Direct CD rate changes tend to lag brokered CD rates. So it’s likely we will continue to see direct CD rates slowly fall even as the Fed holds rates steady. If economic conditions worsen, larger and more widespread CD rate declines should be expected.
Deposit Account Strategies
Since we are likely at or near the rate cycle peak, I think it makes sense to look at long-term CDs. Many savers avoided these in 2018 as rates were rising. It’s no longer the time to avoid them. If you had suspended your CD ladders by not re-investing maturing CDs into new long-term CDs, it’s time to continue with your CD ladders by investing those funds back in long-term CDs.
There is still a slight chance that we are not close to the peak of this rate cycle. If you have any worry about being locked into a 5-year CD, make sure the 5-year CDs have early withdrawal penalties (EWP) of no more than six months’ interest. In addition to reducing the risk of being locked into a CD as rates rise, it also gives you more flexibility to be able to use those funds for some other purpose that may arise in the future.
I’ve plugged in some top 5-year CDs into our CD Early Withdrawal Penalty Calculator so you can see how current competitive 5-year CDs compare to competitive 1-year CDs when the 5-year CDs are closed early. Today’s top nationally-available 1-year CD is currently 3.00% APY at CD Bank. The top 5-year CD rate is currently 3.40% APY at University FCU. If that 5-year CD is closed early after one year, the effective yield due to the 90-day EWP is 2.55%. Ally Bank’s 5-year CD rate is currently 3.00% APY. If Ally’s 5-year CD is closed after one year, the effective yield due to the 5-month EWP is 1.75%.
Please note that some institutions have language in their disclosures that give the institution the right to disallow a request by a customer to make an early withdrawal of principal. In other words, there’s no guarantee that an early withdrawal of principal will be possible for some banks and credit unions. Also, there have been cases when credit unions have increased the early withdrawal penalties on existing CDs. Caveat emptor.
If you have CDs that won’t be maturing until later this year or next year, consider add-on CDs with long terms. Open the add-on CD now and you will lock in today’s CD rate until the CD matures. If rates fall by the time your current CDs mature, you can fall back on that add-on CD by making additional deposits into the add-on CD. Those additional funds will then begin earning that same CD rate that was set when the add-on CD was opened.
One of the top 5-year CDs that are included in the above CD EWP Calculator allows add-on deposits. It’s the 5-year CD special at GTE Financial Credit Union. The Jumbo special earns 3.30% APY. This requires a $100k minimum deposit. The regular special earns 3.04% APY, and it requires only a $500 minimum deposit. Please refer to my review of these CD specials for more details. Please note that these specials may not last much longer.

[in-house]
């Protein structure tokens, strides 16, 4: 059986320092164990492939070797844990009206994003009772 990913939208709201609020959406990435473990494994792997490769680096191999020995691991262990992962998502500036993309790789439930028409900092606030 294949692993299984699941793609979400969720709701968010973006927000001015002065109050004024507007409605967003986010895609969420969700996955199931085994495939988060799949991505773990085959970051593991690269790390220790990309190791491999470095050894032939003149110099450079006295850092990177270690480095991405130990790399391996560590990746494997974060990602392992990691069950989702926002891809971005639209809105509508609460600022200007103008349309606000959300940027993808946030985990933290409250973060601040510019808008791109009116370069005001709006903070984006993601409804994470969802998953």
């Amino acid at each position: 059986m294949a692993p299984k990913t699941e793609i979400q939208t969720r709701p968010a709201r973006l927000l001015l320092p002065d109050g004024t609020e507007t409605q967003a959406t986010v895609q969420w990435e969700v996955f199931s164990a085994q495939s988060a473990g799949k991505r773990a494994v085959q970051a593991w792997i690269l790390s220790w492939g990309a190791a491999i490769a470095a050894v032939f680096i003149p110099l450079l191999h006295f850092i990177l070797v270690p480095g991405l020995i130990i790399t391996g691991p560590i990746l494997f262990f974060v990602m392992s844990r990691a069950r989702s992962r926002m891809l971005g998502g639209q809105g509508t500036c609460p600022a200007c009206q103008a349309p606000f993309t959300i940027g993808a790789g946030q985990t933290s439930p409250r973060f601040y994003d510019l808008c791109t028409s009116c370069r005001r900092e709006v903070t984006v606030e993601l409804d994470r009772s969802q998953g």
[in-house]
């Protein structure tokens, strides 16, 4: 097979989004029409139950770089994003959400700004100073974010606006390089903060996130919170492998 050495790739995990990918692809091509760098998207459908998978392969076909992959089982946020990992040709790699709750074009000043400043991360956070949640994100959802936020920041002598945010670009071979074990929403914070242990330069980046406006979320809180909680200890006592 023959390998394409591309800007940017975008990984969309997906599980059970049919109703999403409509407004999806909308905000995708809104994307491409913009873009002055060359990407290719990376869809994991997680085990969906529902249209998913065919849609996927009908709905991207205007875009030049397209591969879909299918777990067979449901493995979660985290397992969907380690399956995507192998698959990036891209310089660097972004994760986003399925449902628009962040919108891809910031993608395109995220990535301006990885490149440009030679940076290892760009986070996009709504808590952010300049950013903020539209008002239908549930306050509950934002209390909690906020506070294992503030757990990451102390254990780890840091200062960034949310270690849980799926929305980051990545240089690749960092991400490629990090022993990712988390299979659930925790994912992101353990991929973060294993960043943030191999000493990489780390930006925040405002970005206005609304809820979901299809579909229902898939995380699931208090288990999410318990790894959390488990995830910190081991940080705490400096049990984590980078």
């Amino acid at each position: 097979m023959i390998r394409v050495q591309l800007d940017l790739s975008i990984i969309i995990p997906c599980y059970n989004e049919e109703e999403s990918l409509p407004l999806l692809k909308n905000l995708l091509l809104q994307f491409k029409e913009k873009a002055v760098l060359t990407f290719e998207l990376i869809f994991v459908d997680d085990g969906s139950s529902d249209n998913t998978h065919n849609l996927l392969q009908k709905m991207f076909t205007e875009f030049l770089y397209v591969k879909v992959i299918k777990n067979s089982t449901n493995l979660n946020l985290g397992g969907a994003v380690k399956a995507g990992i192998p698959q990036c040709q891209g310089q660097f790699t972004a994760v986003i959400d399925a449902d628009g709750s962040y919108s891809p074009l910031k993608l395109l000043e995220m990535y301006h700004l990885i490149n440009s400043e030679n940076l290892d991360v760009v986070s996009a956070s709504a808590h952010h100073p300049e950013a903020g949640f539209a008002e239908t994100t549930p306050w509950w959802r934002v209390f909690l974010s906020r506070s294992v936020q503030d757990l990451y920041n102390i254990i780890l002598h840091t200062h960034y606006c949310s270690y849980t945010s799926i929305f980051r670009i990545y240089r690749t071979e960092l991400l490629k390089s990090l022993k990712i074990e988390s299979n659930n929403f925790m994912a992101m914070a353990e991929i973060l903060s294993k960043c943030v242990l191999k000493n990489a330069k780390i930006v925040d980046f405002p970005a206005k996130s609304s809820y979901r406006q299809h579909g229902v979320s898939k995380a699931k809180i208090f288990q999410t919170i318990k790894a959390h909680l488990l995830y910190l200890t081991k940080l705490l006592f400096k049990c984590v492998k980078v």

The new internet bank, Rising Bank, offers two add-on CDs. These are called Rising CDs, and they have terms of 18 months and 3 years. For add-on CDs, the longer term ones are best for hedging bets on interest rates. The 3-year Rising CD currently earns 2.90% APY (10 bps lower since March 20). Unfortunately, it has a high minimum deposit requirement of $25k. There’s a maximum balance of $500k, which is an important limitation to note. Another important limitation is that you are allowed to make no more than two additional deposits during the term of the 3-year Rising CD, and each deposit must be a minimum of $5k.
The 3-year Rising CD also provides two options to increase the rate if the 3-year Rising CD rate should happen to rise. I don’t consider that an important feature. It’s not clear in the CD disclosure, but I’ve been told by a Rising Bank official that this rising rate feature is completely independent from the add-on feature. In other words, you can exercise the add-on feature without the interest-rate feature. So if the CD rate falls, you don’t have to worry about your CD rate falling when you make the add-on deposit.
Deposit Account Strategy Summary
It’s now time to seriously consider long-term CDs for your safe money. Choosing 5-year CDs with early withdrawal penalties of no more than 6 months of interest can help reduce the risk of being locked in if rates should happen to rise in the future. Also, add-on CDs can help deal with the possibility of falling rates. If rates do fall, you can always add more to the add-on CD.